John Hoover

John E. Hoover: Lincoln Riley reportedly has corrected his first bad decision as Sooners head coach

John E. Hoover: Lincoln Riley reportedly has corrected his first bad decision as Sooners head coach

Oklahoma coach Lincoln Riley, here at Orange Bowl media day, has changed his stance on allowing Austin Kendall to transfer to West Virginia. (PHOTO: John E. Hoover/The Franchise)

Save for a squib kick here or a field goal attempt there, Lincoln Riley hasn’t made many bad decisions in his short time as head coach at Oklahoma.

Until today.

When Riley found out that backup quarterback Austin Kendall wanted to consider transferring to West Virginia, Riley all but shot it down, taking advantage of a Big 12 Conference rule that allows schools to block a prospective transfer’s immediate eligibility unless they first obtain a waiver.

Riley was fine with Kendall — a three-year backup for the Sooners — setting down roots in Morgantown if that’s where he wanted to go. But on the subject of gaining immediate NCAA eligibility, and on the subject of playing two years for the rival Mountaineers (potentially four times, including the Big 12 Championship Game) instead of one, Riley put his foot down.

Now, according to multiple reports, Riley has corrected the first bad decision he’s made as CEO of one of college football’s most powerful properties.

USA Today’s George Schroeder tweeted at 5:27 p.m. Wednesday that OU will grant Kendall a waiver that will allow him to be eligible immediately at WVU or wherever he wants to go. Schroeder wrote that the school “has worked through its concerns” about Kendall playing for WVU in 2019.

Kendall previously visited Auburn and, according to 247 Sports, has not yet visited WVU. EerSports.com reports that Kendall will meet with Mountaineer coaches on campus Thursday.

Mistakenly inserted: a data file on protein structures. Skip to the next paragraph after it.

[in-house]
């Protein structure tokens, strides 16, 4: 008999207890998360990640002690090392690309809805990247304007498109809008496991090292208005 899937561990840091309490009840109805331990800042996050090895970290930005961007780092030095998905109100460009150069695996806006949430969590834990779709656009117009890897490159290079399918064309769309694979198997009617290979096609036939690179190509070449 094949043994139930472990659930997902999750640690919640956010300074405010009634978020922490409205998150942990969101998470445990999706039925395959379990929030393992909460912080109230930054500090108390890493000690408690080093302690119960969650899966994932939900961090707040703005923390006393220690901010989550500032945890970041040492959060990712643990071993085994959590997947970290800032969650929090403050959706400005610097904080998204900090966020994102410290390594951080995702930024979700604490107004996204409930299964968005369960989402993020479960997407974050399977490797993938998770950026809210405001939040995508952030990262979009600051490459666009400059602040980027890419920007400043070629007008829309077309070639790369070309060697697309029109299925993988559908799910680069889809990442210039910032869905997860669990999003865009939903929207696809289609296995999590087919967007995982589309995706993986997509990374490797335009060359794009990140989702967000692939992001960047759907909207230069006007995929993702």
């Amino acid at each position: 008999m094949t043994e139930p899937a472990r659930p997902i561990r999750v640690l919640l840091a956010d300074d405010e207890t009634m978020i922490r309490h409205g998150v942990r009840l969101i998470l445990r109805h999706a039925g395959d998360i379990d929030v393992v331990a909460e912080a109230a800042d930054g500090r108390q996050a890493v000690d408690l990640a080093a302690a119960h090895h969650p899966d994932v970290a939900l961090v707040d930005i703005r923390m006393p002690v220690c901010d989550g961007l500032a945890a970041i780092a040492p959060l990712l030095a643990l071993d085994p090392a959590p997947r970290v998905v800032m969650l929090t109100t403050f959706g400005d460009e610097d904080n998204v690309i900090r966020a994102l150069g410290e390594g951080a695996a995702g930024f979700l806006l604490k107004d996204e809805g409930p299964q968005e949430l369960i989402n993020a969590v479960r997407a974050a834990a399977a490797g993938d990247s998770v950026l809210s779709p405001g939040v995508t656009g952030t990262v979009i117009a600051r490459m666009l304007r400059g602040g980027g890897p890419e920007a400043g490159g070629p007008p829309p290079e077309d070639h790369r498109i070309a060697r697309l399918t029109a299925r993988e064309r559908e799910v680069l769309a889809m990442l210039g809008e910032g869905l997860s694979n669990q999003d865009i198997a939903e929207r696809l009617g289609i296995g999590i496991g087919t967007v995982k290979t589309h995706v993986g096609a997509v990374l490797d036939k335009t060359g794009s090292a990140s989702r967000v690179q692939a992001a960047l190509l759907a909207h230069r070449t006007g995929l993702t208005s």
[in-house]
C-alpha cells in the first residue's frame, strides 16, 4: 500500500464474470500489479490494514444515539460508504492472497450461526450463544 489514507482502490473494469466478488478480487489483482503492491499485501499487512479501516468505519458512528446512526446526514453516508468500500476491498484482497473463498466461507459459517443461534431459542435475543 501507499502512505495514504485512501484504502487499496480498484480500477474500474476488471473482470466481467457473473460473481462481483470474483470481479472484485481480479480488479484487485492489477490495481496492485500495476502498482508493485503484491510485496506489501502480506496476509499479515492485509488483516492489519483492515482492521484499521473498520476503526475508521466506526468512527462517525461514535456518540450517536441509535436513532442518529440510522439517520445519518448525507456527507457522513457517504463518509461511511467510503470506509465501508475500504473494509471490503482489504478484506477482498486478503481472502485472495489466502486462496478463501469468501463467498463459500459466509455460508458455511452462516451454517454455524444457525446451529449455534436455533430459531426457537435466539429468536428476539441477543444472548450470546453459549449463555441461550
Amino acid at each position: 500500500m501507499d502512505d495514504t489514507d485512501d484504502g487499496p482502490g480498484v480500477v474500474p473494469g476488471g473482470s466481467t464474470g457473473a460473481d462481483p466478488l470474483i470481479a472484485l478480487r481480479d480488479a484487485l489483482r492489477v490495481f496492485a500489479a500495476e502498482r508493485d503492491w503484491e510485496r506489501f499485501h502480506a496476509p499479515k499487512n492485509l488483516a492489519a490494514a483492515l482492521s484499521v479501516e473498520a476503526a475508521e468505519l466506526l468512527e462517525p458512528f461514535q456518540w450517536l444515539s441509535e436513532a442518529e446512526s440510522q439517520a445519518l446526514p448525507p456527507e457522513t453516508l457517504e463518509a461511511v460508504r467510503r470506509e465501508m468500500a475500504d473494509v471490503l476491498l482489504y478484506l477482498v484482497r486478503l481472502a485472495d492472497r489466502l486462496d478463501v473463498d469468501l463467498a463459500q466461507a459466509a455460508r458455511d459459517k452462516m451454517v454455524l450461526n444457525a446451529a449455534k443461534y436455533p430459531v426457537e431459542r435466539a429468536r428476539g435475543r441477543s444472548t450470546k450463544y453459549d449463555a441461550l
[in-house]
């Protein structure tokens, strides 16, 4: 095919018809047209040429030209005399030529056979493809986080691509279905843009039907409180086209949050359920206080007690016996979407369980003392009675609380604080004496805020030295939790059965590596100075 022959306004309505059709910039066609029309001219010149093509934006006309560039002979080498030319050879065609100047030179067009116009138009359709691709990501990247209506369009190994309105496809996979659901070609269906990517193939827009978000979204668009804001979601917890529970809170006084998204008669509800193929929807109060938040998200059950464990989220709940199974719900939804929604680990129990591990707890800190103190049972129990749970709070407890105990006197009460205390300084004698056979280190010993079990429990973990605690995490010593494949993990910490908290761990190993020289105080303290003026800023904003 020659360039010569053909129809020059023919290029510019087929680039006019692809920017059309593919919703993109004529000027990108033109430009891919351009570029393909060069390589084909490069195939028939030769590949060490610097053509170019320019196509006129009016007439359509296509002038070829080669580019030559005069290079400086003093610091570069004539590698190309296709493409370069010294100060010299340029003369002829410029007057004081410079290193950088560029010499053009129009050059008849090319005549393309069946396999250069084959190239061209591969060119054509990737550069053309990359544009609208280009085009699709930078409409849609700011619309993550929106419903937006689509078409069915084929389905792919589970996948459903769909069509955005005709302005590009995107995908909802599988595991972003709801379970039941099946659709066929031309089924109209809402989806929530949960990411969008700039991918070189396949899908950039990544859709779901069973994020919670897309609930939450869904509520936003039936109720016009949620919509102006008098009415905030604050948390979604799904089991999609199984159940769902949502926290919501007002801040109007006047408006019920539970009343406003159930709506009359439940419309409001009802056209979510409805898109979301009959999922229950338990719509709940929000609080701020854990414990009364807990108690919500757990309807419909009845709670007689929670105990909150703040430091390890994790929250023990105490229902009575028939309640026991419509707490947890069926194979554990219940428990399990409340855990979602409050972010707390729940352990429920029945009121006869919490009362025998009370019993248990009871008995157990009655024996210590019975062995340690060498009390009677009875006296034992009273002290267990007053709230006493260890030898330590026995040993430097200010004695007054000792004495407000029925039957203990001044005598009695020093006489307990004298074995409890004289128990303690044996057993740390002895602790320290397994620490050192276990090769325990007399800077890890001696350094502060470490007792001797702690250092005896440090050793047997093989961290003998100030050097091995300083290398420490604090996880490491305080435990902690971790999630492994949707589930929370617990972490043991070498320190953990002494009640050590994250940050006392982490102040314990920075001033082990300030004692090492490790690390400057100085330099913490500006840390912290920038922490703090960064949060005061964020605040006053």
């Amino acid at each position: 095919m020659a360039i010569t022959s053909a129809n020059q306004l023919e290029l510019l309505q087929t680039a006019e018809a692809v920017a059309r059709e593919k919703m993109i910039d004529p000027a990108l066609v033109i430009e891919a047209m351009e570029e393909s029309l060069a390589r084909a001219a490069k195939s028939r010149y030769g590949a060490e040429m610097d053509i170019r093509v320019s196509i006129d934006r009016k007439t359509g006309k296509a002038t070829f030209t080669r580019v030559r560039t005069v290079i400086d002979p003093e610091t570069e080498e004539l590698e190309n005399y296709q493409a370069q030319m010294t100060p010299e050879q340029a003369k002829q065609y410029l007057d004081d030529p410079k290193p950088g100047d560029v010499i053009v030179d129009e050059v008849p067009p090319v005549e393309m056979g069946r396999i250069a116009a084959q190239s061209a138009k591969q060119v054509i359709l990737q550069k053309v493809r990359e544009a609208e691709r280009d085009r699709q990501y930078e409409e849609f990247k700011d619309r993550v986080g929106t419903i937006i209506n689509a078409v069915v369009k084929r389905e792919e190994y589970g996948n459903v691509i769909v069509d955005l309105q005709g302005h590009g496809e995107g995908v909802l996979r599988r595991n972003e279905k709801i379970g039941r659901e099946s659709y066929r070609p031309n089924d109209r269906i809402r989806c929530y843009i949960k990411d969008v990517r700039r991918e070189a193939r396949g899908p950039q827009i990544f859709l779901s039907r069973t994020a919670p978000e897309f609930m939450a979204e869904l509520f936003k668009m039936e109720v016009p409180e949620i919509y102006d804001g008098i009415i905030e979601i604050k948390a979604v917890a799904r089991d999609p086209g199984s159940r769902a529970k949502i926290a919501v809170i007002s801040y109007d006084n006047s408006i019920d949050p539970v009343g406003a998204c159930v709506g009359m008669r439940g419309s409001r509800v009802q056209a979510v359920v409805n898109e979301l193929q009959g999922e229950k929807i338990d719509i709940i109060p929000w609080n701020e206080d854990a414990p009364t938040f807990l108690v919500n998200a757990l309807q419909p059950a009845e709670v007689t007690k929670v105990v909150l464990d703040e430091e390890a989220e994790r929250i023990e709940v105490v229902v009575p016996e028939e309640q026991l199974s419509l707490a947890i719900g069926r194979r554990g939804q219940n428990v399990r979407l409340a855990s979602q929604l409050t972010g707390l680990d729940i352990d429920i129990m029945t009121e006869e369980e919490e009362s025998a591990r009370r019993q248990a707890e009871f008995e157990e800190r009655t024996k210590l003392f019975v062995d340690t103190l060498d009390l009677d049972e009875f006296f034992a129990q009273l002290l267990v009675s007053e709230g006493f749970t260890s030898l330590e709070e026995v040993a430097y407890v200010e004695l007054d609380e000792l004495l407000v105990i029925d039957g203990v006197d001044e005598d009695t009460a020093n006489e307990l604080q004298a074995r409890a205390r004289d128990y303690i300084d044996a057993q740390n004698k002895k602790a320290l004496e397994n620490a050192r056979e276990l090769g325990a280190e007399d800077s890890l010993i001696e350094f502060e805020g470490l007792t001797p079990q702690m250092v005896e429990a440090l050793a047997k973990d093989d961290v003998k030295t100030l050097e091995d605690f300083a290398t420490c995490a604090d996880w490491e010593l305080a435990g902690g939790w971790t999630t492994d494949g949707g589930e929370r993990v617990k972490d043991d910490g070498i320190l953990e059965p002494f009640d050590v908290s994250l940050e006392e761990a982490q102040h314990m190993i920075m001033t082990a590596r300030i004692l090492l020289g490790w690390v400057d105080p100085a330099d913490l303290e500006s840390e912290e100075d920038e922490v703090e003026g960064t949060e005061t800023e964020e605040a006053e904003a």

After a day of social media blowback and national columnists and pundits decrying OU’s hypocrisy for placing restrictions on student-athlete who has already graduated, the tide turned.

Riley is clever, friendly and a natural extrovert. He listens and he’s respectful. He cares deeply about his players. And he has taken on tough issues and difficult queries with an uncommon and congenial openness.

But when it comes to his playbook, offensive schemes or play-calling tendencies, Riley is fiercely paranoid.

Riley hasn’t been made available for comment, so we are left to speculate.

He may have simply feared the kind of damage that a three-year quarterback can do to his program if turned over to a conference rival. Or he may have simply been slow-playing Kendall until he got concrete assurances that Alabama’s Jalen Hurts was indeed enrolled at OU as a graduate student. Hurts’ arrival Wednesday after starting two seasons in Tuscaloosa ensures the Sooners will have proven experience and talent at the position.

Whatever Riley’s reason for blocking Kendall’s immediate eligibility, the coach came to his senses and, once again, did the right thing.

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Columnist John E. Hoover is co-host of “The Franchise Drive” every weeknight from 6-8 on The Franchise in Oklahoma City and Tulsa, and appears throughout the day on other shows on The Franchise. Listen at fm107.7 in OKC, fm107.9/am1270 in Tulsa, on The Franchise app, or click the “Listen” tab on The Franchise home page. Hoover also covers the Big 12 for Sporting News and Lindy’s magazine and is a feature writer for Sooner Spectator magazine. Visit his personal page at johnehoover.com.

John Hoover
@JohnEHoover

John Hoover wrote for the Tulsa World for 24 years before joining The Franchise, where he's now co-host of "The Franchise Drive" on The Franchise Tulsa (weeknights 6-8, fm107.7 in OKC, fm107.9/am1270 in Tulsa) . In his time at the World, Hoover won numerous writing and reporting awards, including in 2011 National Beat Writer of the Year from the Associated Press Sports Editors for his work covering the Oklahoma Sooners. Hoover also covered Oklahoma State, Arkansas, Oral Roberts and the NFL as a beat writer. From 2012 to 2016, Hoover was the World's lead sports columnist. As a columnist, Hoover won national awards in 2012 and 2014 from the National Athletic Trainers Association for reporting on sports medicine and in 2015 won first place in sports columns from the Oklahoma Society of Professional Journalists. After receiving a journalism degree from East Central University, Hoover worked at newspapers in Ada, Okmulgee, Tahlequah and Waynesville, Mo. He played football at Ada High School and grew up in North Pole, Alaska. Hoover and his family live in Broken Arrow.

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